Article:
By Sophia Whitfield
Ian McEwan is known for being both a literary and a bestselling author. His latest novel, The Children Act is a gripping account of the decisions a High Court judge must make on a daily basis.
Fiona and Jack, a couple in their late 50s with an ailing marriage, are grappling with a touch of complacency that has taken over their long partnership. However it is Fionaís occupation as a British High Court judge that fascinates. Many of the cases she presides over are in part due to marital dysfunction; she works in the family division, reflecting her own current status quo.
Fiona has never had children and seems to live for her work. She is widely respected within her own circle and spends her evenings lost in paperwork. When an urgent case is scheduled, as time is of the essence, Fiona is available to hear it. Adam, a young man a few months shy of his 18th birthday, has leukaemia and the doctors and hospital feel he needs a blood transfusion in the next two days to survive. His parents are Jehovahís Witnesses and are refusing the treatment for their son for religious reasons. Adam who has been brought up in the Jehovahís Witness fold adheres to his parentís wishes. With her marriage in tatters Fiona surprises herself by telling the court she feels she must see Adam herself to ensure the right decision is made. As he is a minor, Fiona must decide for him the best course of action.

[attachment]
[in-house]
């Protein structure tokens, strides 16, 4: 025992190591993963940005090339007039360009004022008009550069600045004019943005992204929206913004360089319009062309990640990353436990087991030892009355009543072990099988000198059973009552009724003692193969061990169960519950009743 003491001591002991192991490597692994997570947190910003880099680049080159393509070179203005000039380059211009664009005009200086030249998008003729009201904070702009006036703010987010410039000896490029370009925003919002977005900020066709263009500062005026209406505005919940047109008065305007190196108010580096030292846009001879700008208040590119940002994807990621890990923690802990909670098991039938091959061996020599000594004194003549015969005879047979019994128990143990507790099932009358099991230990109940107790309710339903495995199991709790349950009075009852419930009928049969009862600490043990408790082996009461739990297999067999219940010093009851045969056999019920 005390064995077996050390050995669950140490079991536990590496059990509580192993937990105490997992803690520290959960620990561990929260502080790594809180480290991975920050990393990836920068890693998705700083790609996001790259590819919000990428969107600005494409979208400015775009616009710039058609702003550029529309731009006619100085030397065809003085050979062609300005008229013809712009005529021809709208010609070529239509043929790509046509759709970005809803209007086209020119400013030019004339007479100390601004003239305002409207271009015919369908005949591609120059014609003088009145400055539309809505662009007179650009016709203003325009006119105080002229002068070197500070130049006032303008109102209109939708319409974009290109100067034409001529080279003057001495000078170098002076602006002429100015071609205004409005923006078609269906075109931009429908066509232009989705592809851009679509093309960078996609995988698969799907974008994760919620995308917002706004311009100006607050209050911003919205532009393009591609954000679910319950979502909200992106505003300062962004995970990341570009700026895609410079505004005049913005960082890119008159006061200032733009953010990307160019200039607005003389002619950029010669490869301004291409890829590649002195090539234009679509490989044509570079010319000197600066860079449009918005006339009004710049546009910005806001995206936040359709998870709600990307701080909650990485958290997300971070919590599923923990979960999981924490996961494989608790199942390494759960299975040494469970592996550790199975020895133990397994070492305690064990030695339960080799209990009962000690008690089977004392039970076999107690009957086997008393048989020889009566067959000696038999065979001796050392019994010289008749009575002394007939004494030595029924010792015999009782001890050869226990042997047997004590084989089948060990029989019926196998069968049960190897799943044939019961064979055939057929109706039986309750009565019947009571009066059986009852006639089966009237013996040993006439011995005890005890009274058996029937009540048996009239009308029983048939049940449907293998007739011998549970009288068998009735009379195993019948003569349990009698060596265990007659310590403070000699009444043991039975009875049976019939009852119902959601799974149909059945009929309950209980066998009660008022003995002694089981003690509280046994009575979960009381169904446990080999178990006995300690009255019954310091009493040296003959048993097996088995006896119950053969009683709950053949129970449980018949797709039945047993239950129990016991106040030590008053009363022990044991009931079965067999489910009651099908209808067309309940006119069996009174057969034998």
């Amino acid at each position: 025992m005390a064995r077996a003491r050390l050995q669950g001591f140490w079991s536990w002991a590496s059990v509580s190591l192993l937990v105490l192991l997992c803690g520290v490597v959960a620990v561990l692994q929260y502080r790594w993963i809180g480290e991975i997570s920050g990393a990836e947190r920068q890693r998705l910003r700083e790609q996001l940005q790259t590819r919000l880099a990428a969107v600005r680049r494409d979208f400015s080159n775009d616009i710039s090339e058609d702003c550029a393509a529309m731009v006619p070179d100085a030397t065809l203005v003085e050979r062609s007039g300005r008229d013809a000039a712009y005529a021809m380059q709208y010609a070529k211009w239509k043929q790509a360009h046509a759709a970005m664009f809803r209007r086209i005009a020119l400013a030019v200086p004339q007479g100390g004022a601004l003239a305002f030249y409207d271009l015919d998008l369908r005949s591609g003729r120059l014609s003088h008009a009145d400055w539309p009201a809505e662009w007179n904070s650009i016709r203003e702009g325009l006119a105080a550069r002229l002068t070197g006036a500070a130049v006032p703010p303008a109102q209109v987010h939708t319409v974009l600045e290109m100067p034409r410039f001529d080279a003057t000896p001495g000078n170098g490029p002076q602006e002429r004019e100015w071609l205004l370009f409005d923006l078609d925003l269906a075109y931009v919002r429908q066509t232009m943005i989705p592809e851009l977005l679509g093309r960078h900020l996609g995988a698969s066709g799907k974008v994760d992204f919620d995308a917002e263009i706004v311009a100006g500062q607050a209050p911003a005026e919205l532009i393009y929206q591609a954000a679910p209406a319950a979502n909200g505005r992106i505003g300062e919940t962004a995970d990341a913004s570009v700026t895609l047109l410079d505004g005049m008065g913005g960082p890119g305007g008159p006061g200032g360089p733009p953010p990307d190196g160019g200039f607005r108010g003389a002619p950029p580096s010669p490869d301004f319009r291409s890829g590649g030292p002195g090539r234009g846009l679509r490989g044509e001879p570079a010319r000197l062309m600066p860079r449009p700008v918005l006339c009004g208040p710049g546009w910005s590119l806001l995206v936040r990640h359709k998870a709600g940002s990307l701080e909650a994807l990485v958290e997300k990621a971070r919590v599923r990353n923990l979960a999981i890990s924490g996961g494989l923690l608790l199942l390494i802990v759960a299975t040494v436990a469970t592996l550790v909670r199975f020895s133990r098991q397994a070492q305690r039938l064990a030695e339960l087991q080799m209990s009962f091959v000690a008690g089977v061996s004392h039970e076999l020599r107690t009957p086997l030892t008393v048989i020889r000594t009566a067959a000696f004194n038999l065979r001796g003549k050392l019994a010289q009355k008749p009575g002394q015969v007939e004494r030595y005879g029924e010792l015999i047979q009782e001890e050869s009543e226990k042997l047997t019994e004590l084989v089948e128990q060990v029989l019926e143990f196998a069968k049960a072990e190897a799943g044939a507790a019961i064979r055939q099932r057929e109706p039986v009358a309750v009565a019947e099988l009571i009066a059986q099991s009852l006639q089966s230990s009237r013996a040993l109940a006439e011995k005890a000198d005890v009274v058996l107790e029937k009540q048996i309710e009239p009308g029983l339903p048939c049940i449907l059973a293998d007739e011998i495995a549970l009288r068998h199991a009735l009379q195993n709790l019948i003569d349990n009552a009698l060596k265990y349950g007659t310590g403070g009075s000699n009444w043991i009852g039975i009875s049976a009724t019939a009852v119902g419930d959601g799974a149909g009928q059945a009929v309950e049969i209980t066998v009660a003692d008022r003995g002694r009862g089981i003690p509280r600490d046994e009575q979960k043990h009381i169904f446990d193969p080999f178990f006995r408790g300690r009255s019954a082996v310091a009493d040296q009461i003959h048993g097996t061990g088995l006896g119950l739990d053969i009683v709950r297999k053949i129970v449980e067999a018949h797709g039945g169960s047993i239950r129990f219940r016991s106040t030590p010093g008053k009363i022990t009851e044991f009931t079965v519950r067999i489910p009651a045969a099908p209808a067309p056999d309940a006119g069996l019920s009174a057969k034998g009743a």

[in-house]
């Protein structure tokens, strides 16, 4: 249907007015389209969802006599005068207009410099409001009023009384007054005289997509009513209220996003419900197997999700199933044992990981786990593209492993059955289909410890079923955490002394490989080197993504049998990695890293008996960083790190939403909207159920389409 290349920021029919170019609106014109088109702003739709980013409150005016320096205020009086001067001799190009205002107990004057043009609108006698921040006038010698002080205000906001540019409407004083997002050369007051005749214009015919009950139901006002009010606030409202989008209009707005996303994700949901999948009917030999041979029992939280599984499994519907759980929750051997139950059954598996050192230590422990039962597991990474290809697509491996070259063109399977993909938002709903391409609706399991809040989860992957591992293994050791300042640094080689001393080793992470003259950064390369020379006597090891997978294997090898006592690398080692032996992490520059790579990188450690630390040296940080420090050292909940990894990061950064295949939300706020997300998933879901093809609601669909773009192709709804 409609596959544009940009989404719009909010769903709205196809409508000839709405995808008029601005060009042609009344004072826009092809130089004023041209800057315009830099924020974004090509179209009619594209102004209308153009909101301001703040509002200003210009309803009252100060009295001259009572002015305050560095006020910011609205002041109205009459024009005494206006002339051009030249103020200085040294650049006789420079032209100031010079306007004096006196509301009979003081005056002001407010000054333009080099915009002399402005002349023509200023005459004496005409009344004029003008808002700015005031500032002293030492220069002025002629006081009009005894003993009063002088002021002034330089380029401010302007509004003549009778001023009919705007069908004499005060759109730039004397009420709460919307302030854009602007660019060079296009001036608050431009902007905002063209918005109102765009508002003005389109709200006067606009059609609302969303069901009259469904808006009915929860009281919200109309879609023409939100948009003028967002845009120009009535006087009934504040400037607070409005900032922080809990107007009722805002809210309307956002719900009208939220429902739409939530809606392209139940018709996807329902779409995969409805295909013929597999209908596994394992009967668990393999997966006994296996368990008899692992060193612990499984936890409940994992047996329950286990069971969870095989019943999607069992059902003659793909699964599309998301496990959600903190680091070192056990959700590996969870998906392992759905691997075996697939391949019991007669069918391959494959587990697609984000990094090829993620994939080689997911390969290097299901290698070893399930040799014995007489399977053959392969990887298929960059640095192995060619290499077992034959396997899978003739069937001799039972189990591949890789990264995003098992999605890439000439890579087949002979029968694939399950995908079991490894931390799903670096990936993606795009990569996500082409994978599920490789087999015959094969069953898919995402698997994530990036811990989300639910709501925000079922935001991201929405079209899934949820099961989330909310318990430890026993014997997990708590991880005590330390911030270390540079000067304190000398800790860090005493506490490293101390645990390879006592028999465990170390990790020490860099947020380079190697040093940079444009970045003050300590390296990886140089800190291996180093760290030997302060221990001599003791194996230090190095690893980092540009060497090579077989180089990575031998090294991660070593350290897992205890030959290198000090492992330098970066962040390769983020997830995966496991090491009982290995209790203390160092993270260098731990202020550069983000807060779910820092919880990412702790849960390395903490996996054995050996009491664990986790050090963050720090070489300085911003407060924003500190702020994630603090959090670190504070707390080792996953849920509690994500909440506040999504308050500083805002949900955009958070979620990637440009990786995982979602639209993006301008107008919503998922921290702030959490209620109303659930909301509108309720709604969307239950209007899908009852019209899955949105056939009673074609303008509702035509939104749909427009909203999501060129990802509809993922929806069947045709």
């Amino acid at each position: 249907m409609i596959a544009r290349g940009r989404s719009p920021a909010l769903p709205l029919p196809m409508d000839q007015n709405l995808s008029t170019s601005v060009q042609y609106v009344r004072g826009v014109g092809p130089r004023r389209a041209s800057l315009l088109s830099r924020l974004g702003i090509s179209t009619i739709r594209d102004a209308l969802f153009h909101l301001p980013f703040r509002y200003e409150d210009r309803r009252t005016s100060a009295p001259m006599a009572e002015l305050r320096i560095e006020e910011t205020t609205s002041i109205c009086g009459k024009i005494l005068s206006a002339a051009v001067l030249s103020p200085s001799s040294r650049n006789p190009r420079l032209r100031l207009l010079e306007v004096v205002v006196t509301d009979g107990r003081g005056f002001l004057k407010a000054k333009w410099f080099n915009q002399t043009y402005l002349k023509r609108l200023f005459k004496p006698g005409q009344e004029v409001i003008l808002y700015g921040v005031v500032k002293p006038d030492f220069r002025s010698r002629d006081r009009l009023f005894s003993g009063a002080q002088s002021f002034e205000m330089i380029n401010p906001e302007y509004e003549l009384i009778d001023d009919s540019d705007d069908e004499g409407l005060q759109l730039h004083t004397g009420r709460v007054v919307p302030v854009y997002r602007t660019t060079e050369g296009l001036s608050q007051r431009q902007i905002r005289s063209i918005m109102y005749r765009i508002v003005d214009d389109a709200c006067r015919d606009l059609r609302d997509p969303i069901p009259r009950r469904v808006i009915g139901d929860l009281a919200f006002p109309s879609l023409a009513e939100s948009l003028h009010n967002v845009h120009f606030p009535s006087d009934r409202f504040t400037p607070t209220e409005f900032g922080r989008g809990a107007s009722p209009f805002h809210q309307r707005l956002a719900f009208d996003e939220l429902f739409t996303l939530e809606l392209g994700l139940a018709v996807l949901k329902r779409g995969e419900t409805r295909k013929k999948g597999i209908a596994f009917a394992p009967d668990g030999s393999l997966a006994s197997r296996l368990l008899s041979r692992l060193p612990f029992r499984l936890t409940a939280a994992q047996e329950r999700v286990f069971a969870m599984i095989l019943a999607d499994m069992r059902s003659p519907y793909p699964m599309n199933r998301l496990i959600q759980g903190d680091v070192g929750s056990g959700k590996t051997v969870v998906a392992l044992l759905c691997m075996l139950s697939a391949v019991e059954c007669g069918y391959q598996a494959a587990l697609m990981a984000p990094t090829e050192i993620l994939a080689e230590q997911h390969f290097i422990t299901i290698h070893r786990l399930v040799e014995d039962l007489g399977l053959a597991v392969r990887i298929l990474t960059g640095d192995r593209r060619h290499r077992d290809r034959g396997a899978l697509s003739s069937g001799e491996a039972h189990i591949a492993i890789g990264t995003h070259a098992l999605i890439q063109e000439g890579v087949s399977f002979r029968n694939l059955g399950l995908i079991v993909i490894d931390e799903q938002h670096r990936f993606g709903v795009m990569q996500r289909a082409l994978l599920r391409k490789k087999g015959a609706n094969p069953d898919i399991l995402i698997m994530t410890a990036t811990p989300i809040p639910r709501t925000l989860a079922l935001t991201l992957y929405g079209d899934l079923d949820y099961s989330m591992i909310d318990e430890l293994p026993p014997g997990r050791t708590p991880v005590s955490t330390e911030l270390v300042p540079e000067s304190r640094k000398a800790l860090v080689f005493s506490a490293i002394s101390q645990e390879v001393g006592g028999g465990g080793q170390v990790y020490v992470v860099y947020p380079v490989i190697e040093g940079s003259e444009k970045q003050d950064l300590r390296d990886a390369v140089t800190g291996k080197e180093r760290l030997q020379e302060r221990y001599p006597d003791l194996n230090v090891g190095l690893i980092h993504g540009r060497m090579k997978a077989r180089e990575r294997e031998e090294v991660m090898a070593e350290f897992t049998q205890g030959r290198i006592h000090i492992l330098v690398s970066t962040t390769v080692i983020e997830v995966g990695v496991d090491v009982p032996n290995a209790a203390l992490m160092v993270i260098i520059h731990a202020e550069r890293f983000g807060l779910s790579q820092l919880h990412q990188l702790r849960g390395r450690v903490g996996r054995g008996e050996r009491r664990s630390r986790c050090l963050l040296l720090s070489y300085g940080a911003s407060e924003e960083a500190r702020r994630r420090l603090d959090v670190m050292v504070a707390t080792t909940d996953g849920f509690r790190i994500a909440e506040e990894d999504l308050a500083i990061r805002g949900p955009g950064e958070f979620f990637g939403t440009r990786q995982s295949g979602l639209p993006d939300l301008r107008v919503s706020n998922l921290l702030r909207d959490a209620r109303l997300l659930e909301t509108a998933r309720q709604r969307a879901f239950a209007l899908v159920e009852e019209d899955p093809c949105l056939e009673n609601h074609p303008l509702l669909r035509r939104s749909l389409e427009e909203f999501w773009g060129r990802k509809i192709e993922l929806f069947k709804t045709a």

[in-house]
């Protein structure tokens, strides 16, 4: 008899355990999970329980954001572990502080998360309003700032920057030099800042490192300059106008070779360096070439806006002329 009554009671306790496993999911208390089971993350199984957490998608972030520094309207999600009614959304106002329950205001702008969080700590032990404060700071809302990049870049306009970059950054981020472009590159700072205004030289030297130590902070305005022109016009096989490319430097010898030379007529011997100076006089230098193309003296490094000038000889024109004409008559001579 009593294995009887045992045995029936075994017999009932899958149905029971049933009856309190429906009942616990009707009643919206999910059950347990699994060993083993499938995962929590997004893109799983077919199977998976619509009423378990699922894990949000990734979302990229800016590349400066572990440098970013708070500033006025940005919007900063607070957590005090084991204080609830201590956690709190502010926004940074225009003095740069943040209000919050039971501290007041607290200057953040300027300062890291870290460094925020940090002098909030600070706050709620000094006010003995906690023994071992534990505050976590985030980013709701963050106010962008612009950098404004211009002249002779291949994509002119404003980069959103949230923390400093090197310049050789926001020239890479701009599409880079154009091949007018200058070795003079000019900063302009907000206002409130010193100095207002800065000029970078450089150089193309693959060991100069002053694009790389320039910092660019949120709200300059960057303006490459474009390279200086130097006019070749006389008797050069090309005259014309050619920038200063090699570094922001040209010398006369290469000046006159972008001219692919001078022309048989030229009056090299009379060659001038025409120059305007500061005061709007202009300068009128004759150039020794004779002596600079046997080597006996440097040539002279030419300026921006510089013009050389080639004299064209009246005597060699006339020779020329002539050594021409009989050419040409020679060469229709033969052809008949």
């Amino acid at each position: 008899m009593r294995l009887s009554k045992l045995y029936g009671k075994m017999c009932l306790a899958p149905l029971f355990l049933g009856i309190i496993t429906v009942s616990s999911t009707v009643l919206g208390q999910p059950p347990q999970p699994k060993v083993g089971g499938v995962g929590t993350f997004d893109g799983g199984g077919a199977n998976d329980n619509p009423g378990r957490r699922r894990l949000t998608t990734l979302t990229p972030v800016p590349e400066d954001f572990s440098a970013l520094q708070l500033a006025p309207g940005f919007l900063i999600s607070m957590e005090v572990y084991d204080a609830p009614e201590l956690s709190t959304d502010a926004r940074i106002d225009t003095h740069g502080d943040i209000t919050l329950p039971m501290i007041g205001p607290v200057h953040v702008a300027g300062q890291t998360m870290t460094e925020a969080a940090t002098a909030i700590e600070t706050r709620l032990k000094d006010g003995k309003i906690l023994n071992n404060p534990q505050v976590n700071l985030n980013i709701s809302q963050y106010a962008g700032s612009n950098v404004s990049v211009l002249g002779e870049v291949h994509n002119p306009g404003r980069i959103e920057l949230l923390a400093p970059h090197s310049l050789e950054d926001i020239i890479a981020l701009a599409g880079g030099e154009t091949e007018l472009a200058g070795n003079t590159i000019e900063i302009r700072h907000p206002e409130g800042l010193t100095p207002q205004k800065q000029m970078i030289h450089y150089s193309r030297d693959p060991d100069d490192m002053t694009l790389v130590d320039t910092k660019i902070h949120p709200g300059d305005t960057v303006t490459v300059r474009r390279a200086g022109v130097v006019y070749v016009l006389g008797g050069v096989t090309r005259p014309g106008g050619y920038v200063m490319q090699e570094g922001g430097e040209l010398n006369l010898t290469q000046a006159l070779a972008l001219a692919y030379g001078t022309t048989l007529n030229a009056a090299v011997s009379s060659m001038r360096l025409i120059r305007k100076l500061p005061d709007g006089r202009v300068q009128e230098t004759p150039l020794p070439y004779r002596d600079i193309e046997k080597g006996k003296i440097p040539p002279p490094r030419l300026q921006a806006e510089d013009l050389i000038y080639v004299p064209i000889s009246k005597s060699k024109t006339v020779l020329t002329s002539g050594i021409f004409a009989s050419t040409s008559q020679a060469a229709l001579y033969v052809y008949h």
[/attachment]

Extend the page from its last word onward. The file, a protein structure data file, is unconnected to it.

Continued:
The pivotal scenes revolve around Fiona and Adamís response to the decision she makes. The choices they then both make and the consequences of those choices. Meanwhile in the background Fionaís marriage goes in and out of the limelight playing second fiddle to the drama being staged in the court room.
The Children Act is an engrossing issues based novel. It is not classic Ian McEwan, less angry and far more objective than we would expect from McEwan, but still fascinating.
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